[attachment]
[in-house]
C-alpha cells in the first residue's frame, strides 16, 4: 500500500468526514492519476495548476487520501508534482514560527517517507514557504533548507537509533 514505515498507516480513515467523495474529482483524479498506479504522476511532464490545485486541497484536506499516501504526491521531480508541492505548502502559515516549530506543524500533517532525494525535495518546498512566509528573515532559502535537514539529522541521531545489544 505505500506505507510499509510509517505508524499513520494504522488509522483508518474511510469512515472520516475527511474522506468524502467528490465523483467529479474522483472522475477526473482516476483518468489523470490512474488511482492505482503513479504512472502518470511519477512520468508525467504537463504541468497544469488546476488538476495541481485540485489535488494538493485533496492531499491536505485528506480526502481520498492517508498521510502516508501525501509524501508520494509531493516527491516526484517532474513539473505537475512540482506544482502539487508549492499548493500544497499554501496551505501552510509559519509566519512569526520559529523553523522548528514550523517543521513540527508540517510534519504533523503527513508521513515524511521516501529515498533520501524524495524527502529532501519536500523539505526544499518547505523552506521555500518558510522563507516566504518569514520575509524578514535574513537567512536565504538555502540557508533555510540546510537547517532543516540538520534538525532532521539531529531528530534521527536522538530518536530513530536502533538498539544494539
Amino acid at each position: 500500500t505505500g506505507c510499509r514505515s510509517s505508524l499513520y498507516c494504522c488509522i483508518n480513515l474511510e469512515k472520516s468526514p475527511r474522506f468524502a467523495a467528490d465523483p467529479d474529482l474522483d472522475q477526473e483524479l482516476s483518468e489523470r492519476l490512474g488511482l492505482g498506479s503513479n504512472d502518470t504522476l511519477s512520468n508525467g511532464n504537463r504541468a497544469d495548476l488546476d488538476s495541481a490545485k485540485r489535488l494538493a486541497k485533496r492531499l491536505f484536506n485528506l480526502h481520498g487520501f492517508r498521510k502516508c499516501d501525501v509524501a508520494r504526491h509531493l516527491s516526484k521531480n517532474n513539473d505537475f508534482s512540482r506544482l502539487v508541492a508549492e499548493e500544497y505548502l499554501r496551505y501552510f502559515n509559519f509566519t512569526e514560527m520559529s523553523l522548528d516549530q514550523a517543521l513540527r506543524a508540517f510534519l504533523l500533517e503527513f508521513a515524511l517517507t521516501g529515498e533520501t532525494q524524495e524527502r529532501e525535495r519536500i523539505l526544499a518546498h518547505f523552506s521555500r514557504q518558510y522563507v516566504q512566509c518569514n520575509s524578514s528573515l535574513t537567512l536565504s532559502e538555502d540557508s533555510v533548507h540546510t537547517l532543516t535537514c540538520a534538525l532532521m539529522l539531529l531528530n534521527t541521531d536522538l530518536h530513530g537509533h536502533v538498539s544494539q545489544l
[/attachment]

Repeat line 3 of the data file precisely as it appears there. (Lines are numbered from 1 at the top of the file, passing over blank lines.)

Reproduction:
Amino acid at each position: 500500500t505505500g506505507c510499509r514505515s510509517s505508524l499513520y498507516c494504522c488509522i483508518n480513515l474511510e469512515k472520516s468526514p475527511r474522506f468524502a467523495a467528490d465523483p467529479d474529482l474522483d472522475q477526473e483524479l482516476s483518468e489523470r492519476l490512474g488511482l492505482g498506479s503513479n504512472d502518470t504522476l511519477s512520468n508525467g511532464n504537463r504541468a497544469d495548476l488546476d488538476s495541481a490545485k485540485r489535488l494538493a486541497k485533496r492531499l491536505f484536506n485528506l480526502h481520498g487520501f492517508r498521510k502516508c499516501d501525501v509524501a508520494r504526491h509531493l516527491s516526484k521531480n517532474n513539473d505537475f508534482s512540482r506544482l502539487v508541492a508549492e499548493e500544497y505548502l499554501r496551505y501552510f502559515n509559519f509566519t512569526e514560527m520559529s523553523l522548528d516549530q514550523a517543521l513540527r506543524a508540517f510534519l504533523l500533517e503527513f508521513a515524511l517517507t521516501g529515498e533520501t532525494q524524495e524527502r529532501e525535495r519536500i523539505l526544499a518546498h518547505f523552506s521555500r514557504q518558510y522563507v516566504q512566509c518569514n520575509s524578514s528573515l535574513t537567512l536565504s532559502e538555502d540557508s533555510v533548507h540546510t537547517l532543516t535537514c540538520a534538525l532532521m539529522l539531529l531528530n534521527t541521531d536522538l530518536h530513530g537509533h536502533v538498539s544494539q545489544l